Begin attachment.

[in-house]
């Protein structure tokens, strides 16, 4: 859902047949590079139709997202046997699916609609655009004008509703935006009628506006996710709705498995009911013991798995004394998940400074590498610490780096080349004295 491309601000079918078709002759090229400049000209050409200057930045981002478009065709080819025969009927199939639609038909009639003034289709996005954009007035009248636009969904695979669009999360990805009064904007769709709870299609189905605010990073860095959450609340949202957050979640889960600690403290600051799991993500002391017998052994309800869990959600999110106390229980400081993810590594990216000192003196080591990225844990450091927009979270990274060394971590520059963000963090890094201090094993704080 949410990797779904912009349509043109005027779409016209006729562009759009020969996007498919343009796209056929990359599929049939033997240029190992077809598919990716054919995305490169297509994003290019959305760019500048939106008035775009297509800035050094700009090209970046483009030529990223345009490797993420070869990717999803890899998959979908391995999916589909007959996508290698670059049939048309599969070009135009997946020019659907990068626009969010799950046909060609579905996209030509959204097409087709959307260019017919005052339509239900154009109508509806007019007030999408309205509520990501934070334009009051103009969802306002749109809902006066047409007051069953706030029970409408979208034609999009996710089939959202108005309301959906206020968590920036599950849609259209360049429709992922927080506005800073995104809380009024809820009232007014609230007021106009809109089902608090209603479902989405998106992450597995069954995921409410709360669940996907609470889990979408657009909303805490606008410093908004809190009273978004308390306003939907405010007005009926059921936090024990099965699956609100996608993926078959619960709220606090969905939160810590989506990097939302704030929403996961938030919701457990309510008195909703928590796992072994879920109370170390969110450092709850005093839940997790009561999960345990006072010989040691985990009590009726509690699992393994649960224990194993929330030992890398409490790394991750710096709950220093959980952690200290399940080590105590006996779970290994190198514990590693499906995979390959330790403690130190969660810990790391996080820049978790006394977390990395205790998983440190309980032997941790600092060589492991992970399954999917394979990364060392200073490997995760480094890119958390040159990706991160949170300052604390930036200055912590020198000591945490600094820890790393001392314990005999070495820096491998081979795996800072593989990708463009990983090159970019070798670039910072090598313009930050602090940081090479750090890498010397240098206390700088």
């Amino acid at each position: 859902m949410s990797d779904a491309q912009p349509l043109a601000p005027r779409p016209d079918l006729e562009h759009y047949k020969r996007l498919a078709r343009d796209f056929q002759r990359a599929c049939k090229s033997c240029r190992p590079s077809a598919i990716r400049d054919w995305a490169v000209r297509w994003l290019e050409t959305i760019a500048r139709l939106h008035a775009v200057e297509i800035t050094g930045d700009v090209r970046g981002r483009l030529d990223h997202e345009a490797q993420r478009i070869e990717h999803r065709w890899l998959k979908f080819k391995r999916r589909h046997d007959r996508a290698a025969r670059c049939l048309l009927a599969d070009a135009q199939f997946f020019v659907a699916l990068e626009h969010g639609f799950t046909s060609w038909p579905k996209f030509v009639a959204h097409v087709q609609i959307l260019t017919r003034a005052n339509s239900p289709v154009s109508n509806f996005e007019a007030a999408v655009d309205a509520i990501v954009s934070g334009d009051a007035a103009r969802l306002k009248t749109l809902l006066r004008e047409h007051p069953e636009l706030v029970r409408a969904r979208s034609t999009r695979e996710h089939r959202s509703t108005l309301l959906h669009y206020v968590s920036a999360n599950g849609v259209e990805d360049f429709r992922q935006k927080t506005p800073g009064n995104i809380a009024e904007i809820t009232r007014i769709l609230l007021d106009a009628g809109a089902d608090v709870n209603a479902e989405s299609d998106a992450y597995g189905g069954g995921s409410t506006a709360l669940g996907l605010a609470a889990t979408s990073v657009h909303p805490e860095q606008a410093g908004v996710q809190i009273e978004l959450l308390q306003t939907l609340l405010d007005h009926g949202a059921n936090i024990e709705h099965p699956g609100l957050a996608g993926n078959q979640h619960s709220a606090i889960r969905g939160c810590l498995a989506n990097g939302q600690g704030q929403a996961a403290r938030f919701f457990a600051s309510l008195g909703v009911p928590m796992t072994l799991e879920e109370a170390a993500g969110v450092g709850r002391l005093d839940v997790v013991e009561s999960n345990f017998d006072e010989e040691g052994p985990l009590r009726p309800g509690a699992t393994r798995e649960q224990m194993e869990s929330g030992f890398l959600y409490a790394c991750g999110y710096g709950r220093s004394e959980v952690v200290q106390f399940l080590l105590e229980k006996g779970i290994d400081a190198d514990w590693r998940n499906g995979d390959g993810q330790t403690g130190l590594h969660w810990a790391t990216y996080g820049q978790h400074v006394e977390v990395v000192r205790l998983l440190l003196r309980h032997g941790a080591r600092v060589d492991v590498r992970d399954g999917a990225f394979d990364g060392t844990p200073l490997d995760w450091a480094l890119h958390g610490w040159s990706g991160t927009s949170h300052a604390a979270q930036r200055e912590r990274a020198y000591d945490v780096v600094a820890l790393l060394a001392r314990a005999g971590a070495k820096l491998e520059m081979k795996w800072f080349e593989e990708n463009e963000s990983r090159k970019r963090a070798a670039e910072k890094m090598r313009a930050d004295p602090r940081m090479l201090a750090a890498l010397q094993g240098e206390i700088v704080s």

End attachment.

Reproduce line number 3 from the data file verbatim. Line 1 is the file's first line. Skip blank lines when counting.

């Amino acid at each position: 859902m949410s990797d779904a491309q912009p349509l043109a601000p005027r779409p016209d079918l006729e562009h759009y047949k020969r996007l498919a078709r343009d796209f056929q002759r990359a599929c049939k090229s033997c240029r190992p590079s077809a598919i990716r400049d054919w995305a490169v000209r297509w994003l290019e050409t959305i760019a500048r139709l939106h008035a775009v200057e297509i800035t050094g930045d700009v090209r970046g981002r483009l030529d990223h997202e345009a490797q993420r478009i070869e990717h999803r065709w890899l998959k979908f080819k391995r999916r589909h046997d007959r996508a290698a025969r670059c049939l048309l009927a599969d070009a135009q199939f997946f020019v659907a699916l990068e626009h969010g639609f799950t046909s060609w038909p579905k996209f030509v009639a959204h097409v087709q609609i959307l260019t017919r003034a005052n339509s239900p289709v154009s109508n509806f996005e007019a007030a999408v655009d309205a509520i990501v954009s934070g334009d009051a007035a103009r969802l306002k009248t749109l809902l006066r004008e047409h007051p069953e636009l706030v029970r409408a969904r979208s034609t999009r695979e996710h089939r959202s509703t108005l309301l959906h669009y206020v968590s920036a999360n599950g849609v259209e990805d360049f429709r992922q935006k927080t506005p800073g009064n995104i809380a009024e904007i809820t009232r007014i769709l609230l007021d106009a009628g809109a089902d608090v709870n209603a479902e989405s299609d998106a992450y597995g189905g069954g995921s409410t506006a709360l669940g996907l605010a609470a889990t979408s990073v657009h909303p805490e860095q606008a410093g908004v996710q809190i009273e978004l959450l308390q306003t939907l609340l405010d007005h009926g949202a059921n936090i024990e709705h099965p699956g609100l957050a996608g993926n078959q979640h619960s709220a606090i889960r969905g939160c810590l498995a989506n990097g939302q600690g704030q929403a996961a403290r938030f919701f457990a600051s309510l008195g909703v009911p928590m796992t072994l799991e879920e109370a170390a993500g969110v450092g709850r002391l005093d839940v997790v013991e009561s999960n345990f017998d006072e010989e040691g052994p985990l009590r009726p309800g509690a699992t393994r798995e649960q224990m194993e869990s929330g030992f890398l959600y409490a790394c991750g999110y710096g709950r220093s004394e959980v952690v200290q106390f399940l080590l105590e229980k006996g779970i290994d400081a190198d514990w590693r998940n499906g995979d390959g993810q330790t403690g130190l590594h969660w810990a790391t990216y996080g820049q978790h400074v006394e977390v990395v000192r205790l998983l440190l003196r309980h032997g941790a080591r600092v060589d492991v590498r992970d399954g999917a990225f394979d990364g060392t844990p200073l490997d995760w450091a480094l890119h958390g610490w040159s990706g991160t927009s949170h300052a604390a979270q930036r200055e912590r990274a020198y000591d945490v780096v600094a820890l790393l060394a001392r314990a005999g971590a070495k820096l491998e520059m081979k795996w800072f080349e593989e990708n463009e963000s990983r090159k970019r963090a070798a670039e910072k890094m090598r313009a930050d004295p602090r940081m090479l201090a750090a890498l010397q094993g240098e206390i700088v704080s």